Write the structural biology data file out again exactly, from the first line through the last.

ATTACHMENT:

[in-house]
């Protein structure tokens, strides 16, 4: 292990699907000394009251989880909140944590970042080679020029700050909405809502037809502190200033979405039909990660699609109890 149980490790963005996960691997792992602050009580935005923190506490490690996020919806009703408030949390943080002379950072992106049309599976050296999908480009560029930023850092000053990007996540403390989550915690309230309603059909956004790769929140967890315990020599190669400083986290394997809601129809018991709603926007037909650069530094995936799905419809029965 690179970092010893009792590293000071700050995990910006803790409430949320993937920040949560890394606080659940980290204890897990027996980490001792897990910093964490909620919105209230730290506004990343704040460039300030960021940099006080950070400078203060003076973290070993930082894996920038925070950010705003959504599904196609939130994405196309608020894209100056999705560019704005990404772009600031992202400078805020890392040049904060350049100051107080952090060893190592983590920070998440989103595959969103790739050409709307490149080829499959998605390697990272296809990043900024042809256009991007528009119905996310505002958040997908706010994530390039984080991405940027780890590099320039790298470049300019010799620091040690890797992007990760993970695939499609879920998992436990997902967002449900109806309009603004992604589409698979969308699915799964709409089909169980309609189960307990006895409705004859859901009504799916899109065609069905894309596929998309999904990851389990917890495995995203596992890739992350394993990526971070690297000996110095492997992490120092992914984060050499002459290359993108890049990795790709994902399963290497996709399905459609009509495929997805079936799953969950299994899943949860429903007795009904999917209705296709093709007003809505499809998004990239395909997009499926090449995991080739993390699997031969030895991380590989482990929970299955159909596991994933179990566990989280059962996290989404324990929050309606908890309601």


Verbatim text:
[in-house]
């Protein structure tokens, strides 16, 4: 292990699907000394009251989880909140944590970042080679020029700050909405809502037809502190200033979405039909990660699609109890 149980490790963005996960691997792992602050009580935005923190506490490690996020919806009703408030949390943080002379950072992106049309599976050296999908480009560029930023850092000053990007996540403390989550915690309230309603059909956004790769929140967890315990020599190669400083986290394997809601129809018991709603926007037909650069530094995936799905419809029965 690179970092010893009792590293000071700050995990910006803790409430949320993937920040949560890394606080659940980290204890897990027996980490001792897990910093964490909620919105209230730290506004990343704040460039300030960021940099006080950070400078203060003076973290070993930082894996920038925070950010705003959504599904196609939130994405196309608020894209100056999705560019704005990404772009600031992202400078805020890392040049904060350049100051107080952090060893190592983590920070998440989103595959969103790739050409709307490149080829499959998605390697990272296809990043900024042809256009991007528009119905996310505002958040997908706010994530390039984080991405940027780890590099320039790298470049300019010799620091040690890797992007990760993970695939499609879920998992436990997902967002449900109806309009603004992604589409698979969308699915799964709409089909169980309609189960307990006895409705004859859901009504799916899109065609069905894309596929998309999904990851389990917890495995995203596992890739992350394993990526971070690297000996110095492997992490120092992914984060050499002459290359993108890049990795790709994902399963290497996709399905459609009509495929997805079936799953969950299994899943949860429903007795009904999917209705296709093709007003809505499809998004990239395909997009499926090449995991080739993390699997031969030895991380590989482990929970299955159909596991994933179990566990989280059962996290989404324990929050309606908890309601």